Fully Certified & Insured Commercial Roofing Company.
Fast & Cost Efficient Building Process.
Warrantied Installation Plus Professional Clean Up.
No Business Interruptions So You Can Keep Your Doors Open.
Extend the life of your roof at a fraction of the cost of a full flat roof replacement.
TPO Roofing, known as an energy star rated eco-friendly flat roofing option.
EPDM Roofing Systems are an economical install without disturbing day to day business.
Modified Bitumen is the classic standard in flat roofing, but has recently fallen in popularity.
It's our priority to keep your business area clean, work fast and keep your investment warrantied. So you don't have any day to day interruptions of business.
Commercial roofing installations and the issues commercial building owners face can be drastically different from the issues involved in residential roofing systems. A commercial building owner has extra responsibilities when it comes to safety and keeping the contents of the building safe. They need to be aware of potential issues and look for solutions before they arise. Many people don’t fully grasp the differences in residential and commercial roofing applications, but these two industries are very different and they should be handled differently.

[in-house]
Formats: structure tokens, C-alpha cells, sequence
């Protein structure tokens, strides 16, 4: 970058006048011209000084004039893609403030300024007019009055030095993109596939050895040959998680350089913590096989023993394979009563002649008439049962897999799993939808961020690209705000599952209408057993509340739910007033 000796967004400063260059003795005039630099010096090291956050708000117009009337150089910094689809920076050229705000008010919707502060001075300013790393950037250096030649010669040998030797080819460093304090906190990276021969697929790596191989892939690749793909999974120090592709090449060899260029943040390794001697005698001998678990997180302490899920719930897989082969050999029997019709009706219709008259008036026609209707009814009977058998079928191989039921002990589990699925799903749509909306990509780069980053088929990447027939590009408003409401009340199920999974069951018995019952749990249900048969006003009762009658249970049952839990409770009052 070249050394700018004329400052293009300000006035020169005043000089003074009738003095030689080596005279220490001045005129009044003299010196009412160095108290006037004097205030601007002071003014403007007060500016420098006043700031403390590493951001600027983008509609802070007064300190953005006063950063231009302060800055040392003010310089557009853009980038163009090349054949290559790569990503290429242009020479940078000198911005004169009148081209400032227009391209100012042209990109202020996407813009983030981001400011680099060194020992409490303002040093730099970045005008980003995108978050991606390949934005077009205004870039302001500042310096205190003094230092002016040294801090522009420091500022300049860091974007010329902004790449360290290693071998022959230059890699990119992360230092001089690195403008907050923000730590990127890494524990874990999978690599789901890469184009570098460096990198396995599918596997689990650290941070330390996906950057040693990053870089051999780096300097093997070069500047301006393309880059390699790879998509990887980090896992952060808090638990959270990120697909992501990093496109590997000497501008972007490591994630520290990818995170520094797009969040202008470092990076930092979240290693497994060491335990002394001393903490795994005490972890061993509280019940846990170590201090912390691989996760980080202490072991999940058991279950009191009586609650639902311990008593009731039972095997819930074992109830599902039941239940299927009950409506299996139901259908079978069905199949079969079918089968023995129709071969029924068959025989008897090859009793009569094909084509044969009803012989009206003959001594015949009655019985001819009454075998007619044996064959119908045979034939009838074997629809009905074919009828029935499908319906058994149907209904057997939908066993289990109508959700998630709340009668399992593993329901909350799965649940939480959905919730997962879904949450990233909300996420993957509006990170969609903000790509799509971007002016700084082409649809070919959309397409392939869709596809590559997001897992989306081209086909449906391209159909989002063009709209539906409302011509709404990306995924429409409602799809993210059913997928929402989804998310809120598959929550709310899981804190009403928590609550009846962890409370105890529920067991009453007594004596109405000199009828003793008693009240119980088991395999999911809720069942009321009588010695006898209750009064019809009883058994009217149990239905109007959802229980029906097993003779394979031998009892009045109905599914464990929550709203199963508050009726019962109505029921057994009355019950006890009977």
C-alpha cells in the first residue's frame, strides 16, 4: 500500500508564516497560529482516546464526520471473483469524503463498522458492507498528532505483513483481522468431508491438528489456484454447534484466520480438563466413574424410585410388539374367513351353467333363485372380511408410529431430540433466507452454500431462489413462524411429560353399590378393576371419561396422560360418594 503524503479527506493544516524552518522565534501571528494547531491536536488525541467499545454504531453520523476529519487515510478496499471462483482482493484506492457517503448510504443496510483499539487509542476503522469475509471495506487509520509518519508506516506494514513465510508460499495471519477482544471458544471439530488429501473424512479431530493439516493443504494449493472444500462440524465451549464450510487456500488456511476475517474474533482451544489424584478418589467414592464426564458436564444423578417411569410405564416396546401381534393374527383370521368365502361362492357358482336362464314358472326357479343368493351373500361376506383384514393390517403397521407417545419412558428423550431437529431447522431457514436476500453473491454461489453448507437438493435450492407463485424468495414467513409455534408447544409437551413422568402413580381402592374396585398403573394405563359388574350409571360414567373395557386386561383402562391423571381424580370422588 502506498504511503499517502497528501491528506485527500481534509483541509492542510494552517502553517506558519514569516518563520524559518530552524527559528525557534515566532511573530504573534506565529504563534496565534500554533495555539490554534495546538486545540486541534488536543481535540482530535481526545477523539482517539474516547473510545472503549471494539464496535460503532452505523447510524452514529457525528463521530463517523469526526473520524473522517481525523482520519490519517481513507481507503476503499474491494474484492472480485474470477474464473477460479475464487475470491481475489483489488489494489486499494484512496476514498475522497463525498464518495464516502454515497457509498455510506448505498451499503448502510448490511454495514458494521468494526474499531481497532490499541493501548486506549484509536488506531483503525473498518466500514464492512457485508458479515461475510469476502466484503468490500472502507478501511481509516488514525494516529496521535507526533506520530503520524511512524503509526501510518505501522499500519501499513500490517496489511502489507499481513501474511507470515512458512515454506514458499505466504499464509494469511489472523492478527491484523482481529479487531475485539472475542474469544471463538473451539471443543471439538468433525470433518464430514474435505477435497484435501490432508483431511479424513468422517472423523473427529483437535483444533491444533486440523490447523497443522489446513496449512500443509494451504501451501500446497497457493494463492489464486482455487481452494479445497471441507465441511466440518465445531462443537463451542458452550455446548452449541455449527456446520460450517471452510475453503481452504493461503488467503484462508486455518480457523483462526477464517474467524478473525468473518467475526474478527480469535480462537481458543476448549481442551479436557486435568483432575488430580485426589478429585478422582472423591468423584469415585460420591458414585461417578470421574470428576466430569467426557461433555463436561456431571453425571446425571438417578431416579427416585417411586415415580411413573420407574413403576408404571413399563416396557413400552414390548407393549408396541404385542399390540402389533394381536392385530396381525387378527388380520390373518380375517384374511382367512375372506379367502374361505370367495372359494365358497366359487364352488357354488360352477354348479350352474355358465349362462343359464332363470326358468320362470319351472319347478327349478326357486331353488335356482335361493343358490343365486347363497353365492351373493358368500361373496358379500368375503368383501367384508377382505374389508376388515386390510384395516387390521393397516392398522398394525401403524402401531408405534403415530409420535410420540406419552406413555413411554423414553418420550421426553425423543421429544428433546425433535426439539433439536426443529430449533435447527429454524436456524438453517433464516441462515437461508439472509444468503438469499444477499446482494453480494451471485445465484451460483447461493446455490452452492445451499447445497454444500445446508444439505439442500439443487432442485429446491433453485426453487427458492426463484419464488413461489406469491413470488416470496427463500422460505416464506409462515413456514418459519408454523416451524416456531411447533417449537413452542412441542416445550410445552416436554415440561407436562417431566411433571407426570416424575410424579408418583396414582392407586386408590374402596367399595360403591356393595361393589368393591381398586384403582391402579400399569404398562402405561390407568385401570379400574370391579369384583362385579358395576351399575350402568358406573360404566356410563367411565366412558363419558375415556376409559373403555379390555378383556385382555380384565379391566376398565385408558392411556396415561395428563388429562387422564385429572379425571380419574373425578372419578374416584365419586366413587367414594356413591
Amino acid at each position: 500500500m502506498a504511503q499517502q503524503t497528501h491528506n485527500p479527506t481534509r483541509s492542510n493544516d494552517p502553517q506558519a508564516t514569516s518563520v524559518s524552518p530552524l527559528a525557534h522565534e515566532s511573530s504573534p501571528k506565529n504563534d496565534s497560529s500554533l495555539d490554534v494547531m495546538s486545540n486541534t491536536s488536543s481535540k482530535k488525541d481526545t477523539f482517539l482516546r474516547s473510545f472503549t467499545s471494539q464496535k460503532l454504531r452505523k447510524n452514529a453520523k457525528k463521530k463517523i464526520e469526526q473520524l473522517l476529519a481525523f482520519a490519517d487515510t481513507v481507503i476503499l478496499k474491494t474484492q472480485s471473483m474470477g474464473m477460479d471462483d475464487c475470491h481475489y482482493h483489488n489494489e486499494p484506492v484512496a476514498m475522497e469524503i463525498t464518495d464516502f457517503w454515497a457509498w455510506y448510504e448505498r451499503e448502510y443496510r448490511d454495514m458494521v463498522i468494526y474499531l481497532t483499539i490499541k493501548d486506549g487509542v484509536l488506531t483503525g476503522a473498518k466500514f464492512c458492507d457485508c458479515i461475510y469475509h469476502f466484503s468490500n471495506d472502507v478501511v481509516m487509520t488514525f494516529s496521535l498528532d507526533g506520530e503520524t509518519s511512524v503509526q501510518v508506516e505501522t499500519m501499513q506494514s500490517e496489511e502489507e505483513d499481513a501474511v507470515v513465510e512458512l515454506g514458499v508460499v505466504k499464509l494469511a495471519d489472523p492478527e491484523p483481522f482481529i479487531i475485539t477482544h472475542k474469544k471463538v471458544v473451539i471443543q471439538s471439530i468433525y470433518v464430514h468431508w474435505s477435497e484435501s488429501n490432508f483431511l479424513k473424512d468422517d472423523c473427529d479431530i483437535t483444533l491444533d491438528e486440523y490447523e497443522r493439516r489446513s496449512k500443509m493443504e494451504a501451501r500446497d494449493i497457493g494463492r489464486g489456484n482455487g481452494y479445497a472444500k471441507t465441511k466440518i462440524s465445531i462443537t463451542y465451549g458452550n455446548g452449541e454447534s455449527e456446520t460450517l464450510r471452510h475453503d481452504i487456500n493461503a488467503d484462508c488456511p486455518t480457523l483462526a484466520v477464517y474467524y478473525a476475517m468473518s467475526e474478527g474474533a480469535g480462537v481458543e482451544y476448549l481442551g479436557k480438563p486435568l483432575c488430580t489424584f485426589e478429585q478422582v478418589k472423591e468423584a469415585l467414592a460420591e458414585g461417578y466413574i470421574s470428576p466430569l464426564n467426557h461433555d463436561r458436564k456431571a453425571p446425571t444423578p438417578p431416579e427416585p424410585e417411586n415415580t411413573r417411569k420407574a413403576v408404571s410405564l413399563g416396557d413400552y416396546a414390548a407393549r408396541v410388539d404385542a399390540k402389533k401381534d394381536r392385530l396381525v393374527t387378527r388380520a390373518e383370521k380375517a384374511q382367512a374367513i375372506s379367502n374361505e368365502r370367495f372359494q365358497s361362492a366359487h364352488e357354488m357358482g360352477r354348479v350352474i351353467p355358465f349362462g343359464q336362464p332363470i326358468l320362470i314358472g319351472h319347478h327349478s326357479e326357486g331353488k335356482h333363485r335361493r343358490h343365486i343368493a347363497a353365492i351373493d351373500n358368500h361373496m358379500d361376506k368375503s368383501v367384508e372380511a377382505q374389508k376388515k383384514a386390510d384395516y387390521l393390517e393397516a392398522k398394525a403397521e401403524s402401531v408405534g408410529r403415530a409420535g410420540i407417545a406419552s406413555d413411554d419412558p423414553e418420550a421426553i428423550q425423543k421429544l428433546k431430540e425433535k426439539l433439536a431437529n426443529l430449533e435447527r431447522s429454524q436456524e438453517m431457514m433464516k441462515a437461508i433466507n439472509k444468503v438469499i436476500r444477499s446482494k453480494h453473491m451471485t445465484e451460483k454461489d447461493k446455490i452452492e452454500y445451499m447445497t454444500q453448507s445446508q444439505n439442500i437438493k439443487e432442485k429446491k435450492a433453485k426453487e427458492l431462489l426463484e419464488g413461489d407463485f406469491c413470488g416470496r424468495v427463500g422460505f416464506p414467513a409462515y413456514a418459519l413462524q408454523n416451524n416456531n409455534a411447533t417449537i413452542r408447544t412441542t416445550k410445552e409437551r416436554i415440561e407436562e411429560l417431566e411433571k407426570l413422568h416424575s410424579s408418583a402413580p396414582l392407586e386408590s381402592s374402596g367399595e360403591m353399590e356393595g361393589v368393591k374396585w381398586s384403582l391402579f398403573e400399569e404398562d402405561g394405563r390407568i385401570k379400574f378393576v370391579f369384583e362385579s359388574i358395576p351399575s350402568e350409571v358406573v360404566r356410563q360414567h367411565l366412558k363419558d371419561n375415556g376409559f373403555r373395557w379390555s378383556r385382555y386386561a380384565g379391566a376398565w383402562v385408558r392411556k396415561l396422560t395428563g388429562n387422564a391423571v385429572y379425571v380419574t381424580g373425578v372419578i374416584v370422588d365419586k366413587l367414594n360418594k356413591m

Our experience in commercial roofing is diverse and we know these industry differences very well. We can offer expert advice to best meet your business requirements and ensure that after your commercial roof installation is complete, your roof is the last thing you will have to worry about.